An Introduction to Acupuncture & Moxibustion
Danny T. Siegenthaler
The initiation and development of the art of acupuncture and moxibustion have undergone a long historical process. They are summeries of experience of the Chinese labouring people of many centuries in their struggle against disease. As early as in the Stone Age, people used needles fashined of stone for curative purposes. These are known as bian and are a rudiment of acupuncture. When human society entered the Bronze and then the Iron Age, needles made of these metals were substituted for the stone bian. And with the development of social productive technique, needling instruments were constantly impoved, providing conditions for the further refinement of acupuncture.
Moxibustion originated after the introduction of fire into man's life. It is assumed that while warming themselves by the fire, people in ancient times accidentally found relief or disappearance of certain pain or illness when definite areas of the skin were subjected to burning. Maxa leaves were later chosen as the material for cauterization as they are easily lit and the heat produced is mild and effective in removing obstruction of channels and collateras. And so the art of moxibution was established.
Today, Acupuncture is part of traditional Chinese medicine (TCM) dating back thousands of years. It involves inserting fine needles into specific points on the skin or applying various other techniques to the acupuncture points to bring about healing.
The foundation of Chinese acupuncture is the belief in an energy force called Qi (pronounced 'chee'). This energy, or life force, circulates around the body through invisible channels called meridians. If the flow of Qi in the meridians is disrupted, then disease may follow. By inserting fine needles into particular acupuncture points, the disruption can be corrected and the flow of Qi restored. Whether or not you believe in the philosophy of Qi makes no difference to the effects of acupuncture. Scientific trials around the world have found that acupuncture is a safe and useful treatment for many different disorders.
Yin and Yang
The ancient Chinese proposed that a balance of two opposing yet complementary forces of energy, called Yin and Yang, sustain every living thing. Half the body's organs and meridians are defined as Yin in relation to the other half, which are defined as Yang. When Yin and Yang are out of balance in the body, disease may occur.
Research has found that acupuncture is effective in treating a range of disorders. Some of these include:
- Digestive - colitis, constipation, diarrhoea, gastritis, ulcer.
- Emotional - anxiety, depression.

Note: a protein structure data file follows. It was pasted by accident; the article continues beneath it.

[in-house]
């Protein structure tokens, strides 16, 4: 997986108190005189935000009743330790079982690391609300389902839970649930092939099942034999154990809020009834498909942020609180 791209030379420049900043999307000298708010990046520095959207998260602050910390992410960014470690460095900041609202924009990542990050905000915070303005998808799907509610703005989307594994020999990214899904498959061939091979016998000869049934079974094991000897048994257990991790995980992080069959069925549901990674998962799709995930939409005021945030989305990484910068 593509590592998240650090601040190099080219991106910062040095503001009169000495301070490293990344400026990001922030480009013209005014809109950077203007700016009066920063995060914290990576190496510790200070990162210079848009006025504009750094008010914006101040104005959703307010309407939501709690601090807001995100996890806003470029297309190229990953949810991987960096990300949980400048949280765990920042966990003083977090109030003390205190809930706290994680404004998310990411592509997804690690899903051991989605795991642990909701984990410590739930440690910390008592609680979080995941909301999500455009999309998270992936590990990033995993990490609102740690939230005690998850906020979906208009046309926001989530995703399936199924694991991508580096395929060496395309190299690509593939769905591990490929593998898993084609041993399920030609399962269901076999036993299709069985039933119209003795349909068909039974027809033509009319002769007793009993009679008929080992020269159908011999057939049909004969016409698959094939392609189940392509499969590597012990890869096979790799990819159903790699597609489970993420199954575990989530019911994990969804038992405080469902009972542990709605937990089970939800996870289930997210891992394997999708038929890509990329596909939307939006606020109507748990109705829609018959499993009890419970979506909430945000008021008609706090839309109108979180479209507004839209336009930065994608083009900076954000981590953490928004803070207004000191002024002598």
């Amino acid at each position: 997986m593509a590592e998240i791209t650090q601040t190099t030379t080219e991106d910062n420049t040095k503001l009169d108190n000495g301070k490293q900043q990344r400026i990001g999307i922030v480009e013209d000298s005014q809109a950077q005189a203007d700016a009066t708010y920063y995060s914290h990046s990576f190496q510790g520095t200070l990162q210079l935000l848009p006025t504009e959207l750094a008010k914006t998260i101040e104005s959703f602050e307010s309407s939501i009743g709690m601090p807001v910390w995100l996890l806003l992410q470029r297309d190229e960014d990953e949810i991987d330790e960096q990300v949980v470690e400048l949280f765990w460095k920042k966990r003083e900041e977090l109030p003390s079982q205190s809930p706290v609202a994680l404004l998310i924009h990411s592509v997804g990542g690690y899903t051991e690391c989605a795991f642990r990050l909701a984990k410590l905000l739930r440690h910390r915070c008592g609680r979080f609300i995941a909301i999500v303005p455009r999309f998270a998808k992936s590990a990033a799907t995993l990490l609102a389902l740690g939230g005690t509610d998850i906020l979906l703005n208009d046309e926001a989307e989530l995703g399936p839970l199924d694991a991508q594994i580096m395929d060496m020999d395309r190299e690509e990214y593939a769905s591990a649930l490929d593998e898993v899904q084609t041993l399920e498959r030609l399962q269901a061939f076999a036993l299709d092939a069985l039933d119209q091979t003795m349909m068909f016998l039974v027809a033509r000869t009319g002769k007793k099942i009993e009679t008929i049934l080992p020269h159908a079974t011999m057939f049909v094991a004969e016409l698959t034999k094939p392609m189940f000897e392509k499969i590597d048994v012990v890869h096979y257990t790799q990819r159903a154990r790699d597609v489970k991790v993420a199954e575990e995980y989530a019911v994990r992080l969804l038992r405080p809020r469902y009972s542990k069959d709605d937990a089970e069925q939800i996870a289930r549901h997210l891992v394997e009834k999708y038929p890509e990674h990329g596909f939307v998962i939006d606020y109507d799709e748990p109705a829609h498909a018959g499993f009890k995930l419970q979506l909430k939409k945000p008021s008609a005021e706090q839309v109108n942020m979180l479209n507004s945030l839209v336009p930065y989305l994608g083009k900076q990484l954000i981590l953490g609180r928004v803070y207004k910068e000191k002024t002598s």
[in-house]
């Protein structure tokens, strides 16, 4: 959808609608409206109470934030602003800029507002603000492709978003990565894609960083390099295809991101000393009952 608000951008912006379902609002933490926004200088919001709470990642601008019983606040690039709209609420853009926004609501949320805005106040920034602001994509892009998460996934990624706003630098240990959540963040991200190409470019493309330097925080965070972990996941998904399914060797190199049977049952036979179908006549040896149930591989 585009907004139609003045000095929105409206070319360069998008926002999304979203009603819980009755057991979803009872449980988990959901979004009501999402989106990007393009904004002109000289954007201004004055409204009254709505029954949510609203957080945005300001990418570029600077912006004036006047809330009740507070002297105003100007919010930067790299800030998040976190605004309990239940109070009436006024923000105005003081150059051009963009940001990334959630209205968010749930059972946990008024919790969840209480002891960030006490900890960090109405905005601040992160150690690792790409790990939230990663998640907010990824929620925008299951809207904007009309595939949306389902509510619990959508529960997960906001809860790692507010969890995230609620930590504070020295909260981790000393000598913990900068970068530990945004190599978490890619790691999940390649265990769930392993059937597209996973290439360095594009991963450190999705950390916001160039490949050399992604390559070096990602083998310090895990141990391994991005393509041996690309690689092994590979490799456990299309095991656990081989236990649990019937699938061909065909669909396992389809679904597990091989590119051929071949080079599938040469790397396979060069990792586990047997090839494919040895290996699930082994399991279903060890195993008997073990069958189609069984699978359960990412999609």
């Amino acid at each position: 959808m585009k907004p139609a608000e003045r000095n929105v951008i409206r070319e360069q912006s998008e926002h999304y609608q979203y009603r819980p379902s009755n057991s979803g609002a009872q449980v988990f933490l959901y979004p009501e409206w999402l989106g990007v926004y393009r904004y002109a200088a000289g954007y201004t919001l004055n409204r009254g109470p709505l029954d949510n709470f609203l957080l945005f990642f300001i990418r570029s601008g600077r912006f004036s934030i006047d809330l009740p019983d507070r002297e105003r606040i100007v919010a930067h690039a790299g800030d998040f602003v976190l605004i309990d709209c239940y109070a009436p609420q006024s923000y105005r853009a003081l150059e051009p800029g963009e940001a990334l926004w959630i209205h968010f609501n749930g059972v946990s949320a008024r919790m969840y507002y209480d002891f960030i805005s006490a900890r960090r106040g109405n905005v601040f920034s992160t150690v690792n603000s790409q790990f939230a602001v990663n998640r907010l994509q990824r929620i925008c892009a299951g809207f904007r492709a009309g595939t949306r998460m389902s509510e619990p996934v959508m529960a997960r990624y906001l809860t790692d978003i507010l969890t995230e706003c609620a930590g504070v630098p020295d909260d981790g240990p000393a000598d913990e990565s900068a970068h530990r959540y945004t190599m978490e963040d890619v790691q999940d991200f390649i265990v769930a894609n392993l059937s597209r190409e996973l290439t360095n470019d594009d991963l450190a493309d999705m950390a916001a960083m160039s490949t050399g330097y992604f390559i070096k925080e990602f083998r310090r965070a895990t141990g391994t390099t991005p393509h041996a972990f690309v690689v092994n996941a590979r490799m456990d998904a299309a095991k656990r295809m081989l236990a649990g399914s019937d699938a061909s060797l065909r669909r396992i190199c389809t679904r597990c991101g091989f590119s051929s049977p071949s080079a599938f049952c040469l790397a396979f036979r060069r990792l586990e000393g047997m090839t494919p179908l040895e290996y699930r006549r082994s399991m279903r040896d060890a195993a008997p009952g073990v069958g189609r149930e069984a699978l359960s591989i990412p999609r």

- General - chronic fatigue syndrome, giving up smoking, muscle injuries, obesity, stress management, tiredness, travel sickness.
- Gynaecological - heavy menstrual bleeding, painful periods, menopausal symptoms, pre-menstrual syndrome.
- Musculo-skeletal - back pain, osteoarthritis, rheumatoid arthritis, tennis elbow, whiplash.
- Neurological - Bell's palsy, carpal tunnel syndrome, headache, Meniere's disease, migraine, pain, paralysis, shingles.
- Respiratory - asthma, bronchitis, common cold, hayfever.
- Vascular - haemorrhoids, high blood pressure, varicose veins.
How acupuncture is performed
Pre-sterilised disposable needles should be used. Depending on the location of the treatment, the patient will either sit or lie down. Properly done, acupuncture is painless because the needles are very fine (around 0.2mm in width). Once inserted, the patient may feel mild tingling around the site, warmth or heaviness, or even nothing at all. An acupuncturist may use other techniques including:
- Cupping - suction designed to bring Qi and blood to the acupuncture point.
- Chinese herbs - either mixed by the acupuncturist or in pre-prepared tablet or granulated form.
- Laser - used instead of the needles to activate acupuncture points.
- TCM remedial massage - techniques applied to specific acupuncture points or meridians.
- Moxibustion - burning herbs held over or applied to acupuncture points.
A feeling of relaxation
After a session of acupuncture, the patient normally feels relaxed and refreshed, but specific responses depend on the individual. For instance, some people feel energised, while others feel sleepy. Occasionally, the symptoms get a little worse before they improve. The number of treatments you need depends on your condition. In most cases, patients experience a reduction in symptoms within a few sessions. The idea of acupuncture is to restore the natural balance of energy inside your body. Once the balance is restored, the body can take care of itself and no further treatments are necessary.
Choosing an acupuncturist
Some health care practitioners offer acupuncture after completing a short course. However, the philosophy of acupuncture is complex, so you should only use a qualified acupuncturist. From 2000, all Victorian acupuncturists and Chinese herbalists have to be registered. You don't need a referral from your doctor to see an acupuncturist.
Where to get help
- Australian Acupuncture and Chinese Medicine Association (AACMA)
- Federation of Chinese Medicine Associations (FCMA)
- Your doctor
- Your Chinese medicine doctor
- Australian Medical Acupuncture College.
Things to remember
- Acupuncture is part of traditional Chinese medicine and consists of inserting fine needles into specific points on the skin.
- Acupuncture is a safe and effective treatment for a range of disorders.
- The treatment is effective even if you don't believe in the underlying philosophy.